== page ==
This approach allowed the Government to support the Bill from an early stage and, critically, it ensured that local authorities are now supportive of the Bill. The collaboration has continued throughout the Bill’s passage in the other place with close engagement between my honourable friend Bob Blackman, the Government and other key stakeholders. Crisis was quite rightly praised for its role in relation to this legislation.
Mentioning Crisis leads me to say in relation to point made by the noble Earl, Lord Listowel, about Crisis, financial support and security that I will write him into the write-round letter so that that point is covered.
The importance of voluntary organisations, as well as faith bodies and the third sector, in support was mentioned. I shall not go through the list, other than mentioning Crisis, because it has played a special part in this legislation, but there are manifold examples up and down the country of local support from voluntary organisations, as well as the bigger names, if I can call them that, which do sterling work across the sector. I know we are all very grateful for what they help us to achieve and for tackling the scourge which this legislation will help with.
Groups representing landlords and local government were concerned about Clause 1. It tackles the bad practice whereby some local housing authorities—certainly not all of them—advise tenants facing eviction to remain in properties until the bailiffs arrive, which is clearly bad advice. Landlords were concerned that flexibility included in the original drafting could be misused by some local housing authorities to delay their obligations to help tenants. They and the LGA were concerned that the clause was too complex and could be misinterpreted.
The Government and Bob Blackman worked with landlord groups, the LGA and homeless charities to simplify the clause, while retaining the core principle that any applicant with a valid Section 21 notice that expires in 56 days or fewer is to be treated as threatened with homelessness. This should ensure that valuable opportunities to prevent homelessness are not lost and that households are more likely to get the help they need at the right time. We have also committed to working closely with stakeholders on the guidance around this clause and, indeed, all clauses in the Bill. Alongside this we will work with stakeholders to improve our understanding of the scale and nature of the issue and use that evidence to consider whether further action should be taken.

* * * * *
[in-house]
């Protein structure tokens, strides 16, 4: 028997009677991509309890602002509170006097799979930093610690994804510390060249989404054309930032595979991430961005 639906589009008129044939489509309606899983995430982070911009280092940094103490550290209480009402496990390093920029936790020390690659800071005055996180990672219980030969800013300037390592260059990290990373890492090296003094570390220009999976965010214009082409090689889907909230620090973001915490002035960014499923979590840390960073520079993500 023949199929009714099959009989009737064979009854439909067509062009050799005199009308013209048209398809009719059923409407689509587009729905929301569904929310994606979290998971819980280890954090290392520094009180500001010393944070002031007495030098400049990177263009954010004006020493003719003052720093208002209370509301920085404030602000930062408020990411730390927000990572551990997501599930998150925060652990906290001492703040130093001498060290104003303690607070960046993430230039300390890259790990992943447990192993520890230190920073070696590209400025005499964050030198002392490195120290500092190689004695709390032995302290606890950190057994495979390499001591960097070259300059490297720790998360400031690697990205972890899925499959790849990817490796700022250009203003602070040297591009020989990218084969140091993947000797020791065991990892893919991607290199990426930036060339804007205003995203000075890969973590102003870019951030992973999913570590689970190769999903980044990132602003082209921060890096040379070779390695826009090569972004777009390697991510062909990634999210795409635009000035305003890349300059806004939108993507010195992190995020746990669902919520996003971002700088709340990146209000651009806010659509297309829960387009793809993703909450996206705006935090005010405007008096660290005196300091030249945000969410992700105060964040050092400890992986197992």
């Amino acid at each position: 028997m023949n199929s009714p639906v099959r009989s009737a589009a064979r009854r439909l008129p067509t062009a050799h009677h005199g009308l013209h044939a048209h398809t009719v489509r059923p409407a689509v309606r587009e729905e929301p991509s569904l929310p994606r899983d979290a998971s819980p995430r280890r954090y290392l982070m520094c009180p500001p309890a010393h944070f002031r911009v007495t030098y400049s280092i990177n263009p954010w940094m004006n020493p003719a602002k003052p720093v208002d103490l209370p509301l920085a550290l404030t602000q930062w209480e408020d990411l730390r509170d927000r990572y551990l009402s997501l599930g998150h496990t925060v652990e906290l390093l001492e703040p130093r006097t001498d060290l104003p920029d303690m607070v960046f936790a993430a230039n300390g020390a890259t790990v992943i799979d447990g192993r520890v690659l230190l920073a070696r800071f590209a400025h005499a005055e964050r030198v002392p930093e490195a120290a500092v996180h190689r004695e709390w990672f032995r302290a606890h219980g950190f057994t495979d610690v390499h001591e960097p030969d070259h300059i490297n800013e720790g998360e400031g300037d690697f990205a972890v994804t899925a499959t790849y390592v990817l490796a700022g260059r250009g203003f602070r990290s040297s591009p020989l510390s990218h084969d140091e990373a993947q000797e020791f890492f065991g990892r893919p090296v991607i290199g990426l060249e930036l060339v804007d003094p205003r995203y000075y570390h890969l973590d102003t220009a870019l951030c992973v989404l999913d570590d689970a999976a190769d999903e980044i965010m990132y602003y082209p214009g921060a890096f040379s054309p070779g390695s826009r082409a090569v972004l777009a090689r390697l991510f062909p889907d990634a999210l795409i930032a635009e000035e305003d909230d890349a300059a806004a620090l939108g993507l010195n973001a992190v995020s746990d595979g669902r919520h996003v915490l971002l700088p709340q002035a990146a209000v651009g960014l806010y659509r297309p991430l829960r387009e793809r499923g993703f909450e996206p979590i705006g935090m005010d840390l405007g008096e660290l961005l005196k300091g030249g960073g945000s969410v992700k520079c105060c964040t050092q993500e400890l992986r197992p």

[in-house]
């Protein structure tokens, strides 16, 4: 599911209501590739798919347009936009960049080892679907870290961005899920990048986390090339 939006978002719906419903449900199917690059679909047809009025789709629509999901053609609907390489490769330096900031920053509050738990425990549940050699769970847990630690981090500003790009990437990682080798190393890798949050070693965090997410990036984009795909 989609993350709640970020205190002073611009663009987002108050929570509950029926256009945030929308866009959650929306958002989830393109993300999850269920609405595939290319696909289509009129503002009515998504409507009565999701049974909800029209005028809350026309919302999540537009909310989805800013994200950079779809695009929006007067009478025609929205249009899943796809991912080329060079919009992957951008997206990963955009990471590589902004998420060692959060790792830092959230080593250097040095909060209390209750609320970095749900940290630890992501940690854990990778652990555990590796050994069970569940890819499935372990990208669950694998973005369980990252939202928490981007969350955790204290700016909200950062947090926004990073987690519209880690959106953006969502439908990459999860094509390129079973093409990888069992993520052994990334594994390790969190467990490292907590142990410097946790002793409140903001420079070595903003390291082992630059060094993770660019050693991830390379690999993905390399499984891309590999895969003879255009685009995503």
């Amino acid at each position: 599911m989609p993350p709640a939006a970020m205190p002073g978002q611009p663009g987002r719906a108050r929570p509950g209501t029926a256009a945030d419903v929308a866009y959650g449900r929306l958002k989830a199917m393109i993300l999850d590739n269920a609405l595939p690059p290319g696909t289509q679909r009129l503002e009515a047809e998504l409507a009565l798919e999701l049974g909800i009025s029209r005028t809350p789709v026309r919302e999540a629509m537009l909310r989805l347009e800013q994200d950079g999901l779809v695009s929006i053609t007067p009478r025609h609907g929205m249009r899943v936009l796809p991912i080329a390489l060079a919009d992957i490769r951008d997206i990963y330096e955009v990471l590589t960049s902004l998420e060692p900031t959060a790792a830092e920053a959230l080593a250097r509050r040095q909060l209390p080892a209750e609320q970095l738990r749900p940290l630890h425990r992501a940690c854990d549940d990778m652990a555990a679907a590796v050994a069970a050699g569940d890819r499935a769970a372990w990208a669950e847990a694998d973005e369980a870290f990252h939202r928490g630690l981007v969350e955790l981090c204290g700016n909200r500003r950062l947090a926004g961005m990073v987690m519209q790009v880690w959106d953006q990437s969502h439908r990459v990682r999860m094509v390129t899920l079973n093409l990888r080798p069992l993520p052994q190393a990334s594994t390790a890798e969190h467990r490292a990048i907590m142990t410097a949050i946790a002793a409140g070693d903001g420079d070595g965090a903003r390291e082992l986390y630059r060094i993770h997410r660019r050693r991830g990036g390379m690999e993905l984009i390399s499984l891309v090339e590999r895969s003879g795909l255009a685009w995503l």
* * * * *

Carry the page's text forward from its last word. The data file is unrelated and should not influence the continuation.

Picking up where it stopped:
Clause 7 contains provisions to incentivise applicants to co-operate with their local housing authority and allows the prevention and relief duties to be ended where an applicant deliberately and unreasonably refuses to co-operate with steps in their personal plan. Following discussions, this clause was amended to remove wording that presented a wider formulation of the circumstances in which a notice could be given. This ensures that the bar is set suitably high and does not disadvantage vulnerable applicants who may find it difficult to engage with services in the usual ways.
To ensure the Bill contains the right incentives, Clause 7 was also amended to ensure that where an applicant refuses a suitable offer of accommodation at the relief stage, the relief duty will end and the applicant will not progress to the main homelessness duty. However, alongside this change further amendments were made to safeguard the protections for those with a priority need, including requirements and checks for the accommodation offer and a right to review the suitability of the offer. Where an applicant requests a review of the suitability of the accommodation they have been offered, in circumstances where the main duty does not subsequently apply, the duty to provide interim accommodation will continue until the applicant has been informed of the review outcome. As noble Lords will appreciate, this has been quite a complex issue to work through, but through active and constructive engagement Clause 7 now provides the right balance between incentives and safeguards.
Finally on changes to the Bill, during the Committee in the other place’s consideration of its detail, Members raised concerns about Clause 12, which extends the requirement to carry out additional checks to ensure that property secured with a private landlord under the new prevention and relief duties is in reasonable physical condition, safe and well-managed. As drafted, this protection was not extended to certain categories of those in priority need, including families with dependent children or pregnant women. In response, the Government amended the clause to cover all those with a priority need.